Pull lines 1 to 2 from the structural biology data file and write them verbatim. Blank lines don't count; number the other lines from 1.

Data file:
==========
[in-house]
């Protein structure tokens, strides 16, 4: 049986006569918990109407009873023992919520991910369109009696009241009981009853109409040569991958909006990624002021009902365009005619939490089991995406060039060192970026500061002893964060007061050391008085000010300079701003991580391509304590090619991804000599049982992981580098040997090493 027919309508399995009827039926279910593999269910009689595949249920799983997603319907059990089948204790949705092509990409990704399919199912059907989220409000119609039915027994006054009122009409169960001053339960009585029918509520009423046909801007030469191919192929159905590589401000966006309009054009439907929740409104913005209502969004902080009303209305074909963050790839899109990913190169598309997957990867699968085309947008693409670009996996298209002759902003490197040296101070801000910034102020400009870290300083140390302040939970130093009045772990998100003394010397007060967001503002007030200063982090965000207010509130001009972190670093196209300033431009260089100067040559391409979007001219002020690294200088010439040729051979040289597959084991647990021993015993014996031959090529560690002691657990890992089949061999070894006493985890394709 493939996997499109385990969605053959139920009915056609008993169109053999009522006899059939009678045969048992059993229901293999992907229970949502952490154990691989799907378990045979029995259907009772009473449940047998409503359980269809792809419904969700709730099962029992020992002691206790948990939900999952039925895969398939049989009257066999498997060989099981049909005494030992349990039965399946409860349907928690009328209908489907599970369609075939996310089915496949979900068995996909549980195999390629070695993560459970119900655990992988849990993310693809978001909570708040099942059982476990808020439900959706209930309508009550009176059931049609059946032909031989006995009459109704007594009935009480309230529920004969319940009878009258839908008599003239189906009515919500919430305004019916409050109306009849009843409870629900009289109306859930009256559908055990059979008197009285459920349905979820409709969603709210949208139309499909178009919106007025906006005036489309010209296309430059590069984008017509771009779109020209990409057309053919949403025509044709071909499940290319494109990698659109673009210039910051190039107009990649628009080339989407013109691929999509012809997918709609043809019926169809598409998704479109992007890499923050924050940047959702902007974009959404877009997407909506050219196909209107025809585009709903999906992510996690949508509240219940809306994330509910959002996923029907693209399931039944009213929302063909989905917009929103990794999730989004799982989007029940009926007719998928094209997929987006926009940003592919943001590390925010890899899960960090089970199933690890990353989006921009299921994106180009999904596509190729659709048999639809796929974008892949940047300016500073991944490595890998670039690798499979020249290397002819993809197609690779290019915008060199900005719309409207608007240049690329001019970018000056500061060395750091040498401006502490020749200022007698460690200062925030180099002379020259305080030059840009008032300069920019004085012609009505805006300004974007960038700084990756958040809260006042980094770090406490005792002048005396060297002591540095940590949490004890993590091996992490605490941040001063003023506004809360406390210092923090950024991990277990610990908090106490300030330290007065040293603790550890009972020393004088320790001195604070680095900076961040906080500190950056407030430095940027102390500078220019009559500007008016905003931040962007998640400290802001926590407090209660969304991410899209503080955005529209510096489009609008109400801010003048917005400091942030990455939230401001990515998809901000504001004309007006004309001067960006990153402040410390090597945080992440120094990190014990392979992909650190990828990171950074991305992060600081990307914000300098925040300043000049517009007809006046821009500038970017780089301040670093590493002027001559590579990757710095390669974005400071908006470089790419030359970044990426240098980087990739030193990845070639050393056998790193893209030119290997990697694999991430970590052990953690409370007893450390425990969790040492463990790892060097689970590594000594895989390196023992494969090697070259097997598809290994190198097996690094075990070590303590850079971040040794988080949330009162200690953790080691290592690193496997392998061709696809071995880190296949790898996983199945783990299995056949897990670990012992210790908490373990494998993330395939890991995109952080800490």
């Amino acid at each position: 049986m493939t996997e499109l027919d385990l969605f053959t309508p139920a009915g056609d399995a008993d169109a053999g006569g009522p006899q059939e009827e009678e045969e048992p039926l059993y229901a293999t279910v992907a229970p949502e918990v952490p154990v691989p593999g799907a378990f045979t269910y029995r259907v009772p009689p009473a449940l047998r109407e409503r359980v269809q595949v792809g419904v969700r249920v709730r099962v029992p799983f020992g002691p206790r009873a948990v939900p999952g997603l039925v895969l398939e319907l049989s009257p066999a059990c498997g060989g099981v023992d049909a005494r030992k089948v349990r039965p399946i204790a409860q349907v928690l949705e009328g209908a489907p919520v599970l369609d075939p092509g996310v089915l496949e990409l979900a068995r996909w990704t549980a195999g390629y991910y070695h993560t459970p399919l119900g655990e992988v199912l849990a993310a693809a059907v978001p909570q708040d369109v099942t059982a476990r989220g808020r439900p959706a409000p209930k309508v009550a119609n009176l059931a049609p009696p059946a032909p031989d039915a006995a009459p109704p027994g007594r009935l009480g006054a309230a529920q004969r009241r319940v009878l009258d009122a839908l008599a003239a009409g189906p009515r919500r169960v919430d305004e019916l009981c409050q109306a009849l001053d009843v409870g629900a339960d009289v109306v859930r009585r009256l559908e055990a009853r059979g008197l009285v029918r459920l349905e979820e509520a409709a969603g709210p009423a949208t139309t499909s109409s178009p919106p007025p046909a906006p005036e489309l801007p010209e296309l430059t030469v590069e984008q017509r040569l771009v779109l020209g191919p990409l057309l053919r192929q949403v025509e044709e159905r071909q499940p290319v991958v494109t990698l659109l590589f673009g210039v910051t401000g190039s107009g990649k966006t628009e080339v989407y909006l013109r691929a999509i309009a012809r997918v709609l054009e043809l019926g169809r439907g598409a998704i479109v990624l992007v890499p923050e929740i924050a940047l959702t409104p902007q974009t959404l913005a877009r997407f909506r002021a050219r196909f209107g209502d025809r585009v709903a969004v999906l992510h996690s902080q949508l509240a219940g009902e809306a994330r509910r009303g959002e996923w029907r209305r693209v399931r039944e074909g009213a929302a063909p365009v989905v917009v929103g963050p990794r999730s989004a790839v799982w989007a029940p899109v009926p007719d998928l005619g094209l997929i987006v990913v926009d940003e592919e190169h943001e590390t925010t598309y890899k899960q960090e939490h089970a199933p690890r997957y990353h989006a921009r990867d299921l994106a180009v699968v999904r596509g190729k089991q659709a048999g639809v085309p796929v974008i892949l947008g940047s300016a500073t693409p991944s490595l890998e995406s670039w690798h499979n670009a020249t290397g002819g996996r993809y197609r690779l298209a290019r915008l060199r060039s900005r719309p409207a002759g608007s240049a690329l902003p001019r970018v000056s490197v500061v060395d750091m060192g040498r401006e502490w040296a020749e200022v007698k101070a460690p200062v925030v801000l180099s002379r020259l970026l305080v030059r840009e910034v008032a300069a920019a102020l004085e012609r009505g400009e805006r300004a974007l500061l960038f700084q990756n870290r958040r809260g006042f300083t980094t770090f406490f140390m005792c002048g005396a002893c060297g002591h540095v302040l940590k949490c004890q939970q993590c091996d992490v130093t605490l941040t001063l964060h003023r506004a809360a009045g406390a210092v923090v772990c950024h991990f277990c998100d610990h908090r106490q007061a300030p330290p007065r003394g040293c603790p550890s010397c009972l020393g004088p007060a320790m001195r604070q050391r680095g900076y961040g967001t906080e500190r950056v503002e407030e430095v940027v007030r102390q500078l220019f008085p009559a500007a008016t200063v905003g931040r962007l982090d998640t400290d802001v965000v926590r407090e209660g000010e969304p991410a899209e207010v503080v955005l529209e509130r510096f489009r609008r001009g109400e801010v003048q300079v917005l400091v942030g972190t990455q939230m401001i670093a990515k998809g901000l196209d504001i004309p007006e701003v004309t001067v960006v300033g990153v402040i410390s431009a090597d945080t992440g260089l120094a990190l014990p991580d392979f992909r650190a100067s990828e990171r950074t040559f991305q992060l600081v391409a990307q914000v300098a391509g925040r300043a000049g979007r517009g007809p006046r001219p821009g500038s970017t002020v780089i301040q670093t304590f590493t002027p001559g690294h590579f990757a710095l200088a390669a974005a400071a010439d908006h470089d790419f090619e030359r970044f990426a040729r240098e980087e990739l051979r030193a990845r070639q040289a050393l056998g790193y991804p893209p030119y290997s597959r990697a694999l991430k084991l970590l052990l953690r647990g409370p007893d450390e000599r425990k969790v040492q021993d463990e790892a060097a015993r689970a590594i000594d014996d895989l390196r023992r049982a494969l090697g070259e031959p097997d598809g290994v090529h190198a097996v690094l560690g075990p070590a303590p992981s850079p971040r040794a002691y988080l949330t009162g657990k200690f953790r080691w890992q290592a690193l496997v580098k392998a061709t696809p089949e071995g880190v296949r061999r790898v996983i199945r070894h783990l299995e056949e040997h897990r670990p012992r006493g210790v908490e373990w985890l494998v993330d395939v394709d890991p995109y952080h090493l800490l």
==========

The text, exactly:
[in-house]
């Protein structure tokens, strides 16, 4: 049986006569918990109407009873023992919520991910369109009696009241009981009853109409040569991958909006990624002021009902365009005619939490089991995406060039060192970026500061002893964060007061050391008085000010300079701003991580391509304590090619991804000599049982992981580098040997090493 027919309508399995009827039926279910593999269910009689595949249920799983997603319907059990089948204790949705092509990409990704399919199912059907989220409000119609039915027994006054009122009409169960001053339960009585029918509520009423046909801007030469191919192929159905590589401000966006309009054009439907929740409104913005209502969004902080009303209305074909963050790839899109990913190169598309997957990867699968085309947008693409670009996996298209002759902003490197040296101070801000910034102020400009870290300083140390302040939970130093009045772990998100003394010397007060967001503002007030200063982090965000207010509130001009972190670093196209300033431009260089100067040559391409979007001219002020690294200088010439040729051979040289597959084991647990021993015993014996031959090529560690002691657990890992089949061999070894006493985890394709 493939996997499109385990969605053959139920009915056609008993169109053999009522006899059939009678045969048992059993229901293999992907229970949502952490154990691989799907378990045979029995259907009772009473449940047998409503359980269809792809419904969700709730099962029992020992002691206790948990939900999952039925895969398939049989009257066999498997060989099981049909005494030992349990039965399946409860349907928690009328209908489907599970369609075939996310089915496949979900068995996909549980195999390629070695993560459970119900655990992988849990993310693809978001909570708040099942059982476990808020439900959706209930309508009550009176059931049609059946032909031989006995009459109704007594009935009480309230529920004969319940009878009258839908008599003239189906009515919500919430305004019916409050109306009849009843409870629900009289109306859930009256559908055990059979008197009285459920349905979820409709969603709210949208139309499909178009919106007025906006005036489309010209296309430059590069984008017509771009779109020209990409057309053919949403025509044709071909499940290319494109990698659109673009210039910051190039107009990649628009080339989407013109691929999509012809997918709609043809019926169809598409998704479109992007890499923050924050940047959702902007974009959404877009997407909506050219196909209107025809585009709903999906992510996690949508509240219940809306994330509910959002996923029907693209399931039944009213929302063909989905917009929103990794999730989004799982989007029940009926007719998928094209997929987006926009940003592919943001590390925010890899899960960090089970199933690890990353989006921009299921994106180009999904596509190729659709048999639809796929974008892949940047300016500073991944490595890998670039690798499979020249290397002819993809197609690779290019915008060199900005719309409207608007240049690329001019970018000056500061060395750091040498401006502490020749200022007698460690200062925030180099002379020259305080030059840009008032300069920019004085012609009505805006300004974007960038700084990756958040809260006042980094770090406490005792002048005396060297002591540095940590949490004890993590091996992490605490941040001063003023506004809360406390210092923090950024991990277990610990908090106490300030330290007065040293603790550890009972020393004088320790001195604070680095900076961040906080500190950056407030430095940027102390500078220019009559500007008016905003931040962007998640400290802001926590407090209660969304991410899209503080955005529209510096489009609008109400801010003048917005400091942030990455939230401001990515998809901000504001004309007006004309001067960006990153402040410390090597945080992440120094990190014990392979992909650190990828990171950074991305992060600081990307914000300098925040300043000049517009007809006046821009500038970017780089301040670093590493002027001559590579990757710095390669974005400071908006470089790419030359970044990426240098980087990739030193990845070639050393056998790193893209030119290997990697694999991430970590052990953690409370007893450390425990969790040492463990790892060097689970590594000594895989390196023992494969090697070259097997598809290994190198097996690094075990070590303590850079971040040794988080949330009162200690953790080691290592690193496997392998061709696809071995880190296949790898996983199945783990299995056949897990670990012992210790908490373990494998993330395939890991995109952080800490």